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Between the growth and accessibility of the internet, the proliferation of smart devices, and the increased portability and power of those devices, connecting people anywhere on the globe is easier than ever. But new technologies also represent new opportunities for bad actors: from the Nigerian prince email, to phishing, identify theft, hacking and beyond, scammers are always on the lookout for new ways to fleece targets. And with a technique called SIM-swapping, they are having some of their greatest successes to date.

What is SIM-Swapping?

SIM-swapping attacks have gathered steam in recent years. According to the US Federal Trade Commission (FTC), the scam goes something like this: a scammer reaches out to your service provider to “say your phone was lost or damaged.” Next, they take control of your phone number by “ask[ing] the provider to activate a new SIM card connected to your phone number on a new phone – a phone they own.” Assuming your provider believes the scammer, the new SIM card in the scammer’s phone begins to “get all your text messages, calls, and data on the new phone” – and provides access to sensitive information.

While two-factor authentication and other security measures have gained popularity for their ease and efficacy, SIM-swapping bypasses everything. Because the scammer has already gained access to your device, “the threat actor can thwart SMS-based [two-factor authentication] checks that were supposed to protect” a user’s sensitive information, like a bank account. After “resetting any of the passwords of the compromised accounts, the full takeover is complete,” allowing the scammer access to money, private information, social media accounts, and more.

SIM-Swapping in Action

Attacks have grown more profitable and scammers more brazen over time. A recent bust – part of a year-long collaborative effort between UK, US, Belgian, Maletese, and Canadian authorities – brought down a SIM-swapping ring in the UK “that reaped more than $100 million by taking over the mobile phone accounts of high-profile individuals.” The eight arrests in early February “follow[ed] earlier ones in Malta (1) and Belgium (1),” said Europol.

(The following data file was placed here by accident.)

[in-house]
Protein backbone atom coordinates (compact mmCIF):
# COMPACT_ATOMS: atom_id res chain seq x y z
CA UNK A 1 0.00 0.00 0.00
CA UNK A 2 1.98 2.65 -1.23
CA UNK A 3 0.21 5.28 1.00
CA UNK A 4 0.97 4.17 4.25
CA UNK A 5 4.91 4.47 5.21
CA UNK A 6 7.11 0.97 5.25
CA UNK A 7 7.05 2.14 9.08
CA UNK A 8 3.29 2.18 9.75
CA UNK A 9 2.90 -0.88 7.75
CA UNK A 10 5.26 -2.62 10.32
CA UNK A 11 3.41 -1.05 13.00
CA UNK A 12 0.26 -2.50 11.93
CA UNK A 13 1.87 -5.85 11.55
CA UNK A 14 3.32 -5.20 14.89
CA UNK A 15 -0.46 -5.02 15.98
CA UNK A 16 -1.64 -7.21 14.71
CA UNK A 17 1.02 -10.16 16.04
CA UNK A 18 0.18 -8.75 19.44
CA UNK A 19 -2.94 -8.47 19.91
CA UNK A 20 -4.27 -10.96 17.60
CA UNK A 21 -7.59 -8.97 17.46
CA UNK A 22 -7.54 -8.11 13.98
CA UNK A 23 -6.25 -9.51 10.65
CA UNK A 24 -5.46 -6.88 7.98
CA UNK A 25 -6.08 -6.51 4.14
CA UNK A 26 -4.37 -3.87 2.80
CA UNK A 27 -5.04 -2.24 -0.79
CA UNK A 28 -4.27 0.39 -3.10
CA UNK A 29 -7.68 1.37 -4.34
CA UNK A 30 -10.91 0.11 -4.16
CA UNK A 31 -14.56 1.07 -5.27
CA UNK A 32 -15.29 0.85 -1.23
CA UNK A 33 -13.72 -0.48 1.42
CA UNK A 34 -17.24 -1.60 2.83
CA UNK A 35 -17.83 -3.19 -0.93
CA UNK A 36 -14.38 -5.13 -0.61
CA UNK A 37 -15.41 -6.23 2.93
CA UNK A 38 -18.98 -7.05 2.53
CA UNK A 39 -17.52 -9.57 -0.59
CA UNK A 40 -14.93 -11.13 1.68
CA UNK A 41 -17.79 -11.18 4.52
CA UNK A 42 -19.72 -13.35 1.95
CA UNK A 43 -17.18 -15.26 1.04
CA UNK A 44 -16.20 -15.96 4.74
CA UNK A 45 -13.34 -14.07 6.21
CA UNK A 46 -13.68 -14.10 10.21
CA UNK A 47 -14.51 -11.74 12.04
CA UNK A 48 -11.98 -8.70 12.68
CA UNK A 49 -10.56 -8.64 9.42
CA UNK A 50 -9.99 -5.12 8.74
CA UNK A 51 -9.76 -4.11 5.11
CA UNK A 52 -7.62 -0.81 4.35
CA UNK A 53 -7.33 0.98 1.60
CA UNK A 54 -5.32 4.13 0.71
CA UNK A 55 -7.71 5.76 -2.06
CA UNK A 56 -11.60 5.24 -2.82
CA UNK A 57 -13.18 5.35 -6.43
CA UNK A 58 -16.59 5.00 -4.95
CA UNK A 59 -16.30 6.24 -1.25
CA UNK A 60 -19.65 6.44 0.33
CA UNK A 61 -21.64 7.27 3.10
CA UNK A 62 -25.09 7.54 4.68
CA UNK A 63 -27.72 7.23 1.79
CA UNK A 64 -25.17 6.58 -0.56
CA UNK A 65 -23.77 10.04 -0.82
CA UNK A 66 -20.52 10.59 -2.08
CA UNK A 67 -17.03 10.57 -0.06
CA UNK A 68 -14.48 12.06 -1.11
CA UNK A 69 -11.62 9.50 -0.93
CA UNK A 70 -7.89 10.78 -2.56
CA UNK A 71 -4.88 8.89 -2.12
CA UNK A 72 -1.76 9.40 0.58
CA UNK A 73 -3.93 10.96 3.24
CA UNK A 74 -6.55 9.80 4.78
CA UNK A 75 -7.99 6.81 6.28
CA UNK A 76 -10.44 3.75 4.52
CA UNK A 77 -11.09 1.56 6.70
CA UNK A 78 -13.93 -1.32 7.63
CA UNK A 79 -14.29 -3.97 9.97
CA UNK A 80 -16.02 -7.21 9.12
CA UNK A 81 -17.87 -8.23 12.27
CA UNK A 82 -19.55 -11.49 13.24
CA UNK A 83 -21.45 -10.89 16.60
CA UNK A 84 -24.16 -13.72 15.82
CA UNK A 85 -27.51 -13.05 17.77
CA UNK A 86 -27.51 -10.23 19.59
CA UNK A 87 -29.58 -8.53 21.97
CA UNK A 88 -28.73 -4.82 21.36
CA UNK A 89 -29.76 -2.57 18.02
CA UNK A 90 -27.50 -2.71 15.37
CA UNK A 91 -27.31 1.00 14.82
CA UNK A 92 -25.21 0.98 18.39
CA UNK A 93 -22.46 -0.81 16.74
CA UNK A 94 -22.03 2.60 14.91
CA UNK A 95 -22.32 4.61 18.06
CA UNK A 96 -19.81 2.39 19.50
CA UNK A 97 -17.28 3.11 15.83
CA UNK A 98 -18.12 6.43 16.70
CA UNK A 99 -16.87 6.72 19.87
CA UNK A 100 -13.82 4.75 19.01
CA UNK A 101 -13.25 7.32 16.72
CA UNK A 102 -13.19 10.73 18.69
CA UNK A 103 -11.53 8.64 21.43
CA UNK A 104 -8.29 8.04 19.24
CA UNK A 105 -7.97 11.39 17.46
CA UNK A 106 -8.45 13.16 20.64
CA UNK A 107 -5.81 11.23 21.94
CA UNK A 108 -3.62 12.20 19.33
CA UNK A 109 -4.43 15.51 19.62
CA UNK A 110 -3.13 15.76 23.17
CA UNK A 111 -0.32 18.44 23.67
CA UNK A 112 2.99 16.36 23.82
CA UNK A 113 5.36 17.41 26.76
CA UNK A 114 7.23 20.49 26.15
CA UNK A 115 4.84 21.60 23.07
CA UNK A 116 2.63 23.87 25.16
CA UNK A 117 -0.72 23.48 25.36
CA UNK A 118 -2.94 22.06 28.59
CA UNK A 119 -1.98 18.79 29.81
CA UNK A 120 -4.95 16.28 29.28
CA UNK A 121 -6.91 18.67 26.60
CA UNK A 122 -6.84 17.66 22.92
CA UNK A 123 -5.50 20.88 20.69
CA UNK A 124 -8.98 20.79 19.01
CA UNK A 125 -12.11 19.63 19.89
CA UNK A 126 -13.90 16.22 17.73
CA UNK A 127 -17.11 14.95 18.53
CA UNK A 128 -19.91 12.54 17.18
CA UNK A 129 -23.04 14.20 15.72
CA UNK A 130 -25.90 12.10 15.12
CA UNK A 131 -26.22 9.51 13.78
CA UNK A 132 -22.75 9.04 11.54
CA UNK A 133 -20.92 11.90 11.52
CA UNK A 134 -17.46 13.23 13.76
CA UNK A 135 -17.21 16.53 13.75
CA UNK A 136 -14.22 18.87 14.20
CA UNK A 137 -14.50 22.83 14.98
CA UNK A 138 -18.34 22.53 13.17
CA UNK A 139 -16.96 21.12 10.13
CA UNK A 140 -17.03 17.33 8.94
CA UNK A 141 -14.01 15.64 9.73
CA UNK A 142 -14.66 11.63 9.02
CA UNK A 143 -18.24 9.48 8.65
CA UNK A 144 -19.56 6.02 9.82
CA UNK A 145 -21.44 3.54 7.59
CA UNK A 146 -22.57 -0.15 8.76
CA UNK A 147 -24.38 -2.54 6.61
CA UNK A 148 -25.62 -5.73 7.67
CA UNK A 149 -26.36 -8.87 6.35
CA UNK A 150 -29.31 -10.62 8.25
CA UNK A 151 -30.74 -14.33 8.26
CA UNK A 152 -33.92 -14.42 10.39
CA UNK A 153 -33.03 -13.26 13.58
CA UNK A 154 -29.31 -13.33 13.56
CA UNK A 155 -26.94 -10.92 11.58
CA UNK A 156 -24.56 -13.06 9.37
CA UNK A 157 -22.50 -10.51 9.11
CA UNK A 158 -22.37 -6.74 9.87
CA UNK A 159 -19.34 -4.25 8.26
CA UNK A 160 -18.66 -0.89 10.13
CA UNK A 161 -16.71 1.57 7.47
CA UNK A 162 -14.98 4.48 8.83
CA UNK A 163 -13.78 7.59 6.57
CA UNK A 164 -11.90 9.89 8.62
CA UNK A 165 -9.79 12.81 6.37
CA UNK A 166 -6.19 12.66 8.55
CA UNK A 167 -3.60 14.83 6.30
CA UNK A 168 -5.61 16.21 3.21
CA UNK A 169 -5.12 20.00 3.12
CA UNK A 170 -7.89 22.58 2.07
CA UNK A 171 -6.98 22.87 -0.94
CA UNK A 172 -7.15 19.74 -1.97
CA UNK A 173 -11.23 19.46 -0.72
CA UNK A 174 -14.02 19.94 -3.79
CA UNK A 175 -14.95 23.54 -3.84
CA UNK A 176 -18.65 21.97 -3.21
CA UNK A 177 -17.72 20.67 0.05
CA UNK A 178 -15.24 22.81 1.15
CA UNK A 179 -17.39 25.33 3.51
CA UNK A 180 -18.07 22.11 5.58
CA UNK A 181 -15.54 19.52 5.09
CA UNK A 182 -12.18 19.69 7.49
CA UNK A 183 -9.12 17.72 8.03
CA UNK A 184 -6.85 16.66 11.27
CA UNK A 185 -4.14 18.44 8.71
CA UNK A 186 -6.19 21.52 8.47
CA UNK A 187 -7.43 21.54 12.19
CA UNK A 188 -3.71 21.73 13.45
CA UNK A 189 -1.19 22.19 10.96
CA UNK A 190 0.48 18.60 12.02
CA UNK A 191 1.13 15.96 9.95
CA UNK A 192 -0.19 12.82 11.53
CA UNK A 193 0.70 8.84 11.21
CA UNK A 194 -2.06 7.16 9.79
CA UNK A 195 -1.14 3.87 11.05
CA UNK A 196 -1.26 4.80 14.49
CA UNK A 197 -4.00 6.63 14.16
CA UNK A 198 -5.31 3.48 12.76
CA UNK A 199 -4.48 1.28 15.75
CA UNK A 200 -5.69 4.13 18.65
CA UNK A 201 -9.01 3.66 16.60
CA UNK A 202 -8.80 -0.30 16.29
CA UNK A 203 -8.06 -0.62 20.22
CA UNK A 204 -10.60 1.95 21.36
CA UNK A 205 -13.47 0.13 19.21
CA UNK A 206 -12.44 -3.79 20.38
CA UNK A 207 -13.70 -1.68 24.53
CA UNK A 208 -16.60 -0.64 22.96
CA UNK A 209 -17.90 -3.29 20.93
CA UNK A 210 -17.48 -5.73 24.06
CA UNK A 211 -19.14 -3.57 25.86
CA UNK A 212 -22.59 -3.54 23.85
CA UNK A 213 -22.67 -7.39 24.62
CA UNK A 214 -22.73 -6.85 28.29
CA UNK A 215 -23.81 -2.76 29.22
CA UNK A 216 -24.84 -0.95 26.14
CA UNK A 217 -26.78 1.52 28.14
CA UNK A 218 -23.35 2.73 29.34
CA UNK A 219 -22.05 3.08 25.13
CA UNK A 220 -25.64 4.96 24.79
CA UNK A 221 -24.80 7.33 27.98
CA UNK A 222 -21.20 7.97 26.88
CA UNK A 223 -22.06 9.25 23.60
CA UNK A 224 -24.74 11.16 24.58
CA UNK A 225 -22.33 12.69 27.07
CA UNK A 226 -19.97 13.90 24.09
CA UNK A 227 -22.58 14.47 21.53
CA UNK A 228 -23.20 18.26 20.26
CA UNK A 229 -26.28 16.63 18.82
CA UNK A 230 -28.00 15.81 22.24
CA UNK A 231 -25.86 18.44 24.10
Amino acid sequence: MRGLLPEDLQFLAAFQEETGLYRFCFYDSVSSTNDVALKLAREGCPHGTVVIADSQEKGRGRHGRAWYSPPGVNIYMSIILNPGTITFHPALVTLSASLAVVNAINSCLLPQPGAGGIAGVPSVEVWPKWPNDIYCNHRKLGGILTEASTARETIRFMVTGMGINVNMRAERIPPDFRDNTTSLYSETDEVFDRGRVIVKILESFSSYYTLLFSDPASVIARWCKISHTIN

The victims, who included “well-known influencers, sports stars, musicians, and their families,” had “money, bitcoin, and personal information” stolen in the attacks. National Crime Agency (NCA) National Cyber Crime Unit head of operations Paul Creffield noted the arrested parties (who remain anonymous but were between 18 and 26 years old) “face prosecution for offenses under the Computer Misuse Act, as well as fraud and money laundering as well as extradition to the USA for prosecution.”

Legal Ramifications

As SIM-swapping gains popularity, law enforcement agencies around the world may find collaboration more vital than ever. The attacks have “emerged as a major criminal enterprise over the past few years, fueled in large part by the rise of cryptocurrency accounts that can hold millions of dollars in digital coin,” reports Ars Technica. Other high-profile attacks include a Massachusetts man who “[pled] guilty to a SIM-swap attack that netted $5 million in cryptocurrency” in early 2019; European law enforcement have also had their hands full “arrest[ing] a dozen people” across Spain for attacks that stole $3.35 million, as well as another 14 people in Romania and Austria in early 2020.

SIM-swapping is not going away. A report indicates that cases rose from a total of 144 in all of 2015 to 483 instances through June 2020 alone, leading mobile providers to come under scrutiny for their role in the scams – and being asked to do more to mitigate the threat.

Barring increased security measures from providers, one thing is certain: the cross-border nature of the attacks requires a cross-border response from law enforcement. Michael D’Ambrosio, the Assistant Director of the US Secret Service Office of Investigations, declared the “multi-jurisdictional” February arrests to be an illustration of “the importance of building strong partnerships.” The working relationships of law enforcement agencies reflect the nature of crime in an ever more-connected world – interactive, transnational, and, in many ways, more accessible than ever before.